Did you hear about the friend-of-a-friend who got pregnant after swimming in a pool with men? Although this is such a common myth that it even created a plot point on Glee, there is no proof that swimming around dudes will get you knocked up. In fact, it is just one of the many women’s health myths swirling around the Internet today.
Sure, some of these folklores are hilarious. Perusing the “Medical Myths” section of Snopes will turn up stories that claim drinking cold water will give you cancer, or that psychopaths can be detected with a single question. Thankfully, both of these stories have been debunked. Enjoy your ice water worry-free.
Though these urban legends might make you chuckle, the spread of medical misinformation is a serious problem. As far as your health is concerned, you want to know the truth – the kind of truth supported by scientific studies and peer-reviewed journals. Sure, some old wives’ tales about health are actually proven truthful, but there is still plenty of misinformation floating around the Internet and (possibly) your social circles.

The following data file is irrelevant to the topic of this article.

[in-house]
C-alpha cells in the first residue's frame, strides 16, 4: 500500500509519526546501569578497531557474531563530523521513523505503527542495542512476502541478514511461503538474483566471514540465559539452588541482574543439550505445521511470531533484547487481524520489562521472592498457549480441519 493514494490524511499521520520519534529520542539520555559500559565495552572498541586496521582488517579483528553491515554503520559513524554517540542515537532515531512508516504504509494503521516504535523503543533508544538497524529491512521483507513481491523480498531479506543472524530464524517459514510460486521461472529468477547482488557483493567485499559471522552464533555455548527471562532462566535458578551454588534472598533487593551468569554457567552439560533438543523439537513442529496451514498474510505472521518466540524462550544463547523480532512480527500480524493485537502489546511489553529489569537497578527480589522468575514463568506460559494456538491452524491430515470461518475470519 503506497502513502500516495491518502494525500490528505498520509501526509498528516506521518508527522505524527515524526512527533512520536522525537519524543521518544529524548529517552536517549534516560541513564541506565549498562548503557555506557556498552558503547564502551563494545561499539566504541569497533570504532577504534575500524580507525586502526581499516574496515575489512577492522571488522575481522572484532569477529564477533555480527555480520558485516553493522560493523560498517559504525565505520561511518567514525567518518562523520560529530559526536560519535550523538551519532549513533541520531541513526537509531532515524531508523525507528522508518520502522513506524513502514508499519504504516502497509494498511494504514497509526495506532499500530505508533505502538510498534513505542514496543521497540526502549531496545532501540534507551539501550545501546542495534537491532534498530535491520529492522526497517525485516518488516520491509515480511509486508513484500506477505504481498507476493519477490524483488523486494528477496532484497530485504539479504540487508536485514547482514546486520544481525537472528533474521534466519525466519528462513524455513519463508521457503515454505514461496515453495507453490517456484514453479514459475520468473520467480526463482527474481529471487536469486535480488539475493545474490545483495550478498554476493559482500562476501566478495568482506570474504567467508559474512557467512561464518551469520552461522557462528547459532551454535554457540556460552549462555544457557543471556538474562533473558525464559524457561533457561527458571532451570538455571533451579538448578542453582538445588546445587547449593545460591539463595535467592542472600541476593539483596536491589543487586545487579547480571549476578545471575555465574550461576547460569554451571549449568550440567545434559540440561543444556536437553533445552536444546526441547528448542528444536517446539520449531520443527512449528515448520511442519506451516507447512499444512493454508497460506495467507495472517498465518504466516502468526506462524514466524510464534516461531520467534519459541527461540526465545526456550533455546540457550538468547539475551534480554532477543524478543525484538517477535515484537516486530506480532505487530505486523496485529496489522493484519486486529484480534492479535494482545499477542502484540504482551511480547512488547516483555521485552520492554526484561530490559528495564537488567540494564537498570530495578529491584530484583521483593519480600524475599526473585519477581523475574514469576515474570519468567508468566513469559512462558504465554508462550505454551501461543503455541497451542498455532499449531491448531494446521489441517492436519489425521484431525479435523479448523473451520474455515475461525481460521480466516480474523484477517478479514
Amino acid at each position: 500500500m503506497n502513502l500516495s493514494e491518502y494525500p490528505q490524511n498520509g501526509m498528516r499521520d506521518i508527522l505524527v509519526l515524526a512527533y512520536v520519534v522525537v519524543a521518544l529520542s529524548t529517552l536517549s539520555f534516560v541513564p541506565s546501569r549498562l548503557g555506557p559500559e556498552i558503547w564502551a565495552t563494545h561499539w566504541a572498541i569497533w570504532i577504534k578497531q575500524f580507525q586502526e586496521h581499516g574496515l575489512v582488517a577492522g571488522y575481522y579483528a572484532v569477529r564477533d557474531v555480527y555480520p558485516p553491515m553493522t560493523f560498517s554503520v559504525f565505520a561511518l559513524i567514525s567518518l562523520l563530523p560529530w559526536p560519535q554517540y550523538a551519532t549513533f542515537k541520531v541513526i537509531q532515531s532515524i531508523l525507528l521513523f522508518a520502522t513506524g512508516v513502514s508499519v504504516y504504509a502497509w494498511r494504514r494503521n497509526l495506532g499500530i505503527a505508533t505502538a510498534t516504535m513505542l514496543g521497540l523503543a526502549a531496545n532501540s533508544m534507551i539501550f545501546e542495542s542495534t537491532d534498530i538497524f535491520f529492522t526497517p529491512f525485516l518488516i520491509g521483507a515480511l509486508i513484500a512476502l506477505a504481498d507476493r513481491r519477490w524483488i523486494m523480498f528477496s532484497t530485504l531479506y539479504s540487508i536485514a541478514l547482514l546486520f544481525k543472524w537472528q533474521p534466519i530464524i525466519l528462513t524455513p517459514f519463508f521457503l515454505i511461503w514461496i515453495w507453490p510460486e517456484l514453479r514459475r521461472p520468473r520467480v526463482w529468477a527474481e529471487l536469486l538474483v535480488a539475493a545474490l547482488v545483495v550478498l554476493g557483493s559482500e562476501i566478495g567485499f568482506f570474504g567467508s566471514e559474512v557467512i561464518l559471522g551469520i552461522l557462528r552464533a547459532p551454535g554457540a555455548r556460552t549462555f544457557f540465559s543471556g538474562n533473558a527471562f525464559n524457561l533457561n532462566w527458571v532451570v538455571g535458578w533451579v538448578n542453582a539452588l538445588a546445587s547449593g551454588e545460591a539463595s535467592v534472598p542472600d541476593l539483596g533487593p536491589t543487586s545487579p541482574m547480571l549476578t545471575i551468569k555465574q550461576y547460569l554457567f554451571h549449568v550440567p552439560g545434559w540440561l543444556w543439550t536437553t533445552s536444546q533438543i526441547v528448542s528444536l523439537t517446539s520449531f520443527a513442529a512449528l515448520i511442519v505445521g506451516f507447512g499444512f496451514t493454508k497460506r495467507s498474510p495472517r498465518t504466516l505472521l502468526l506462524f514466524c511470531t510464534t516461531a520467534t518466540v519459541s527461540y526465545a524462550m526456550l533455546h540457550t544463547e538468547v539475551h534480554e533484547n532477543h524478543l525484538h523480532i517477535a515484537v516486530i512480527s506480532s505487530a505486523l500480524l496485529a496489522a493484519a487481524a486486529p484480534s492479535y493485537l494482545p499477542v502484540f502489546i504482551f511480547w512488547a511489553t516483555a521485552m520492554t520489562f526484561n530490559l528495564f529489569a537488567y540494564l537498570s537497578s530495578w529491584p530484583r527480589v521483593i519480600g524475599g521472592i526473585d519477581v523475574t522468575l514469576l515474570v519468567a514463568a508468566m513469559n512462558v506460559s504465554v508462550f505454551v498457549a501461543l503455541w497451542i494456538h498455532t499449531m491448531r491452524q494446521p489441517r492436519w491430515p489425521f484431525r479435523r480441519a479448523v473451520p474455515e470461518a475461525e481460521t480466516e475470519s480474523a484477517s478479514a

When it comes to widespread misunderstandings about women’s wellbeing, such stories can be harmful, or even deadly. And in the information age, nobody has time for that. So here is a quick rundown of common myths about women’s health, carefully busted for your convenience.